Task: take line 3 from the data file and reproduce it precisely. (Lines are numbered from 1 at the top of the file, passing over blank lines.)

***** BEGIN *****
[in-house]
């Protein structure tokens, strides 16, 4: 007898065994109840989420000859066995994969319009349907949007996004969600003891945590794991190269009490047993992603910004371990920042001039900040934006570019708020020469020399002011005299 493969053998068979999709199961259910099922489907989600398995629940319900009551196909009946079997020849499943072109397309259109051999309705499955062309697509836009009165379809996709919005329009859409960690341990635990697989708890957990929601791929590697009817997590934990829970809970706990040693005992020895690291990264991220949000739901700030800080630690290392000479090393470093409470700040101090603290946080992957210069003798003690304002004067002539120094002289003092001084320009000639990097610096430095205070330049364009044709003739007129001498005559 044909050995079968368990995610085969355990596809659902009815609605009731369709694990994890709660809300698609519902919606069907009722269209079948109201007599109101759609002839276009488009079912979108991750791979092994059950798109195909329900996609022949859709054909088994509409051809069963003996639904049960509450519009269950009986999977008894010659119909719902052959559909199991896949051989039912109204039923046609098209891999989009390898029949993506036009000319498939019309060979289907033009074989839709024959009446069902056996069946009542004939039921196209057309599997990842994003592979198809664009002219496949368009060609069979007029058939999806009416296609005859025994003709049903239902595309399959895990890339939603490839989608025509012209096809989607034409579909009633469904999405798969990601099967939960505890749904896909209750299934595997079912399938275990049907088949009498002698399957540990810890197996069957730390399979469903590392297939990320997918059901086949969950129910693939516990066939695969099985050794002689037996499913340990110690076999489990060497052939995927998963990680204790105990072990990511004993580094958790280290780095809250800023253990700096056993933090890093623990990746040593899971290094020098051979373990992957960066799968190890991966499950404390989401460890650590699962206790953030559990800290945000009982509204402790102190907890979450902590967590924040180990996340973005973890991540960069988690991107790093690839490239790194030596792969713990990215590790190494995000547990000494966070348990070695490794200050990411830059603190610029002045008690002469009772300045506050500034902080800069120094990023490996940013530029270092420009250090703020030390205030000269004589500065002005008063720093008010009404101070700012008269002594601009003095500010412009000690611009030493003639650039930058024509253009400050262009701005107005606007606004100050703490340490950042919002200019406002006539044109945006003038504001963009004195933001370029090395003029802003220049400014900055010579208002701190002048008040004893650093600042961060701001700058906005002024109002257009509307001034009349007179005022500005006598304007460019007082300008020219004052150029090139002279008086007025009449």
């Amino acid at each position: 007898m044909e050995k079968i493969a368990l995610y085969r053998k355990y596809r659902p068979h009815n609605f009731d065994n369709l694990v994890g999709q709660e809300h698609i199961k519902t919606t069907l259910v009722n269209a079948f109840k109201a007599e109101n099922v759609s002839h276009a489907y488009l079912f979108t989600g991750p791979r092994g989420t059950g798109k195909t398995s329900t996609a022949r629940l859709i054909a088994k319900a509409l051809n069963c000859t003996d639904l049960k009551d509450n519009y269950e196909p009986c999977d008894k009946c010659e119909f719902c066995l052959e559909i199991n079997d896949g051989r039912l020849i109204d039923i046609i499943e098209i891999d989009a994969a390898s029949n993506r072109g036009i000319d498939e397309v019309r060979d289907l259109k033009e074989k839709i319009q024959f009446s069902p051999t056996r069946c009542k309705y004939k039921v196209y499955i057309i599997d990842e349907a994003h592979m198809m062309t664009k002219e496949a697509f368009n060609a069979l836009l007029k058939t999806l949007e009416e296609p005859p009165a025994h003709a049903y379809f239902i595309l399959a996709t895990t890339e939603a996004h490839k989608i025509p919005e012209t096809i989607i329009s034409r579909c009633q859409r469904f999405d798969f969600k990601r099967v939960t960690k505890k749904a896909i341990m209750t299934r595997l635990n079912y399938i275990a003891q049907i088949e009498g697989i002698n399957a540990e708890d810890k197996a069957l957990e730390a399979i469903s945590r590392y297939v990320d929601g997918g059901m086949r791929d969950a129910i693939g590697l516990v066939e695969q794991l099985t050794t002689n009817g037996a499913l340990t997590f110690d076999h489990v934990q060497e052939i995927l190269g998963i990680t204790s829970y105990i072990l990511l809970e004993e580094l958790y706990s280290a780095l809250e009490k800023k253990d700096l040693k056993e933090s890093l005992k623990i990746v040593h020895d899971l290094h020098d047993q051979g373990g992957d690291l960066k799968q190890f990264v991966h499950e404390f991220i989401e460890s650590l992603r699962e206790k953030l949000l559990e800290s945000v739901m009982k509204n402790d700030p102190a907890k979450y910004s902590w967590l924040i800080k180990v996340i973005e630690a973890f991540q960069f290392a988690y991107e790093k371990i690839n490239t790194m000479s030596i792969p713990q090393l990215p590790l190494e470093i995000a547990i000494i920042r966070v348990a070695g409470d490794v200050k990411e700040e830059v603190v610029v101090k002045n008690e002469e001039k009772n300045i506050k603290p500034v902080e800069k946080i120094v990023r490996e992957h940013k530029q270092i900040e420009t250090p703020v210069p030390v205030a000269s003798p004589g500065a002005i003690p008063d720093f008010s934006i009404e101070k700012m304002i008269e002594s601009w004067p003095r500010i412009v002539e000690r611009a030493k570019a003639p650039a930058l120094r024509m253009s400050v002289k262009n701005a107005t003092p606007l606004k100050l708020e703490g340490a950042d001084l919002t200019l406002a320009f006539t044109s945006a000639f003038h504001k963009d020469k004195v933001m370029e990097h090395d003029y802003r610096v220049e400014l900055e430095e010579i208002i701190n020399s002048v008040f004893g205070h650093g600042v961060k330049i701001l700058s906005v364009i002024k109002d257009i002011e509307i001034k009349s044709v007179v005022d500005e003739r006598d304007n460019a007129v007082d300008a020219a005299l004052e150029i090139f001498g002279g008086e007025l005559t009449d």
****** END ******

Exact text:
């Amino acid at each position: 007898m044909e050995k079968i493969a368990l995610y085969r053998k355990y596809r659902p068979h009815n609605f009731d065994n369709l694990v994890g999709q709660e809300h698609i199961k519902t919606t069907l259910v009722n269209a079948f109840k109201a007599e109101n099922v759609s002839h276009a489907y488009l079912f979108t989600g991750p791979r092994g989420t059950g798109k195909t398995s329900t996609a022949r629940l859709i054909a088994k319900a509409l051809n069963c000859t003996d639904l049960k009551d509450n519009y269950e196909p009986c999977d008894k009946c010659e119909f719902c066995l052959e559909i199991n079997d896949g051989r039912l020849i109204d039923i046609i499943e098209i891999d989009a994969a390898s029949n993506r072109g036009i000319d498939e397309v019309r060979d289907l259109k033009e074989k839709i319009q024959f009446s069902p051999t056996r069946c009542k309705y004939k039921v196209y499955i057309i599997d990842e349907a994003h592979m198809m062309t664009k002219e496949a697509f368009n060609a069979l836009l007029k058939t999806l949007e009416e296609p005859p009165a025994h003709a049903y379809f239902i595309l399959a996709t895990t890339e939603a996004h490839k989608i025509p919005e012209t096809i989607i329009s034409r579909c009633q859409r469904f999405d798969f969600k990601r099967v939960t960690k505890k749904a896909i341990m209750t299934r595997l635990n079912y399938i275990a003891q049907i088949e009498g697989i002698n399957a540990e708890d810890k197996a069957l957990e730390a399979i469903s945590r590392y297939v990320d929601g997918g059901m086949r791929d969950a129910i693939g590697l516990v066939e695969q794991l099985t050794t002689n009817g037996a499913l340990t997590f110690d076999h489990v934990q060497e052939i995927l190269g998963i990680t204790s829970y105990i072990l990511l809970e004993e580094l958790y706990s280290a780095l809250e009490k800023k253990d700096l040693k056993e933090s890093l005992k623990i990746v040593h020895d899971l290094h020098d047993q051979g373990g992957d690291l960066k799968q190890f990264v991966h499950e404390f991220i989401e460890s650590l992603r699962e206790k953030l949000l559990e800290s945000v739901m009982k509204n402790d700030p102190a907890k979450y910004s902590w967590l924040i800080k180990v996340i973005e630690a973890f991540q960069f290392a988690y991107e790093k371990i690839n490239t790194m000479s030596i792969p713990q090393l990215p590790l190494e470093i995000a547990i000494i920042r966070v348990a070695g409470d490794v200050k990411e700040e830059v603190v610029v101090k002045n008690e002469e001039k009772n300045i506050k603290p500034v902080e800069k946080i120094v990023r490996e992957h940013k530029q270092i900040e420009t250090p703020v210069p030390v205030a000269s003798p004589g500065a002005i003690p008063d720093f008010s934006i009404e101070k700012m304002i008269e002594s601009w004067p003095r500010i412009v002539e000690r611009a030493k570019a003639p650039a930058l120094r024509m253009s400050v002289k262009n701005a107005t003092p606007l606004k100050l708020e703490g340490a950042d001084l919002t200019l406002a320009f006539t044109s945006a000639f003038h504001k963009d020469k004195v933001m370029e990097h090395d003029y802003r610096v220049e400014l900055e430095e010579i208002i701190n020399s002048v008040f004893g205070h650093g600042v961060k330049i701001l700058s906005v364009i002024k109002d257009i002011e509307i001034k009349s044709v007179v005022d500005e003739r006598d304007n460019a007129v007082d300008a020219a005299l004052e150029i090139f001498g002279g008086e007025l005559t009449d």